Wednesday, 5 August, Mumbai: India’s largest private sector lender ICICI Bank today hit the US dollar debt market with a benchmark issue, under which it plans to raise up to $500 million, market sources said.
The five-year bond sale is a part of the bank’s $7.5 billion global medium-term note programme, and will be carried out from its Dubai IFC branch.
The bonds will be listed on the Singapore Exchange, the sources added.
The bank has reportedly roped in Barclays, Bank of America Merrill Lynch, HSBC, JP Morgan Chase and StanChart as advisors for the deal.
However, none of the bankers were ready to talk, saying that the issue is yet to be closed, while ICICI Bank could not be reached immediately.
International rating agencies Standard & Poor’s and Moody’s Investors Service have rated the proposed US dollar-denominated senior unsecured notes at BBB- and Baa3, respectively.
In a note issued from Singapore today, S&P said it has assigned BBB- long-term issue rating to the issue from ICICI Bank under the foreign currency BBB-/stable/A-3 ratings’ methodology.
“The BBB- rating on the notes reflects the long-term counterparty credit rating on the bank,” S&P said, adding the proposed notes will constitute direct, unconditional, unsecured, and unsubordinated obligations of ICICI Bank.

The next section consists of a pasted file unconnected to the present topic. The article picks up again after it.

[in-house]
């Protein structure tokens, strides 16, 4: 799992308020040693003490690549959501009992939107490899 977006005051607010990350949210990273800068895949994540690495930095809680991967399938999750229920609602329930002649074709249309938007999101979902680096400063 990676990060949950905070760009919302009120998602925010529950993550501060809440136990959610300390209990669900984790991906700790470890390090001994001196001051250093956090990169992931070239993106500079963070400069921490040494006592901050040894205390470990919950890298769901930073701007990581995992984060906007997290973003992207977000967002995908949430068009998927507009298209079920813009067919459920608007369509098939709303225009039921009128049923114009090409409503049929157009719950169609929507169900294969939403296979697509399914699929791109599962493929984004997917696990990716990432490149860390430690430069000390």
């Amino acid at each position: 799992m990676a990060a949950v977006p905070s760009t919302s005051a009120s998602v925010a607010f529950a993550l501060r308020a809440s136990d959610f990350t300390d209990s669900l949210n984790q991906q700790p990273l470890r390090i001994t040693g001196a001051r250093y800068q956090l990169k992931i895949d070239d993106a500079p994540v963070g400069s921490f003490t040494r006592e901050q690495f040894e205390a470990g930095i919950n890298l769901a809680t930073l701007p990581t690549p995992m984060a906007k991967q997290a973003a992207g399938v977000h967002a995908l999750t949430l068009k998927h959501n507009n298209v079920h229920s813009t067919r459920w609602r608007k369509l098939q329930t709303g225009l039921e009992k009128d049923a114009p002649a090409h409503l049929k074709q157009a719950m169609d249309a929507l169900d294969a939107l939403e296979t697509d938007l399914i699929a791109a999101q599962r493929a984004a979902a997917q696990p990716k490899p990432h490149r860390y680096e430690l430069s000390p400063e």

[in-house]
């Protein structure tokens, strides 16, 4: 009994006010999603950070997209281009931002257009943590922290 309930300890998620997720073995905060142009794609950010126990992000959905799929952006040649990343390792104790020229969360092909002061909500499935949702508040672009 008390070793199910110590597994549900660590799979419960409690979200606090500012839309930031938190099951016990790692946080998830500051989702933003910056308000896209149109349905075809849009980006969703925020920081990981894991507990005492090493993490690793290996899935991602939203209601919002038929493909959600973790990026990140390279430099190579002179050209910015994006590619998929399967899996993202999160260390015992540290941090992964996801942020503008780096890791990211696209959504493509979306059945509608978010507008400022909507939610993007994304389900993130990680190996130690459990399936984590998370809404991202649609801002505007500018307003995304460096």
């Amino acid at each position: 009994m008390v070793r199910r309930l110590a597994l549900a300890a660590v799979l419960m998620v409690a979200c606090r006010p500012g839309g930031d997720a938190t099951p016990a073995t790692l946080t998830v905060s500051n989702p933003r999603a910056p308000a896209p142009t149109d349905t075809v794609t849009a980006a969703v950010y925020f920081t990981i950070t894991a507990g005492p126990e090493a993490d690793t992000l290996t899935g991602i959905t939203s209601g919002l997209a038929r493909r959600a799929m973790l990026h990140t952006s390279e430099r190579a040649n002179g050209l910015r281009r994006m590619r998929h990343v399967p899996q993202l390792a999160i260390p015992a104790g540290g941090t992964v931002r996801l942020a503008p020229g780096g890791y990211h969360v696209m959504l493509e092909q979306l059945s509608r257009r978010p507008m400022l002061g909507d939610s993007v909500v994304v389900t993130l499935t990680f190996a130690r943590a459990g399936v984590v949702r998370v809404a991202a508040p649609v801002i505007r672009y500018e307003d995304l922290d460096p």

Moody’s, which also issued a statement from Singapore said the current issue in the market is part of the Chanda Kochhar-led bank’s $7.5-billion global medium-term note programme.
The drawdown will be carried out from the bank’s Dubai branch and the bonds will have a maturity of 5 years and will be listed on the Singapore Exchange.
Moody’s attributed the Baa3 rating to ICICI’s Baa3 baseline credit assessment that is underpinned by the bank’s solid franchise as the country’s largest private sector bank by assets worth over $100 billion, and its strong capitalisation, liquidity, and earnings profile.
Moody’s said the strong rating also takes into consideration the challenging domestic operating environment, which could lead to a further deterioration in the asset quality.
Other factors listed by Moody’s include, high buffers to withstand further asset quality deterioration, including strong pre-provision income generation, high loan loss coverage levels and high levels of capitalisation; and improvement in core operating performance characterised by improving funding profile and cost-income ratios.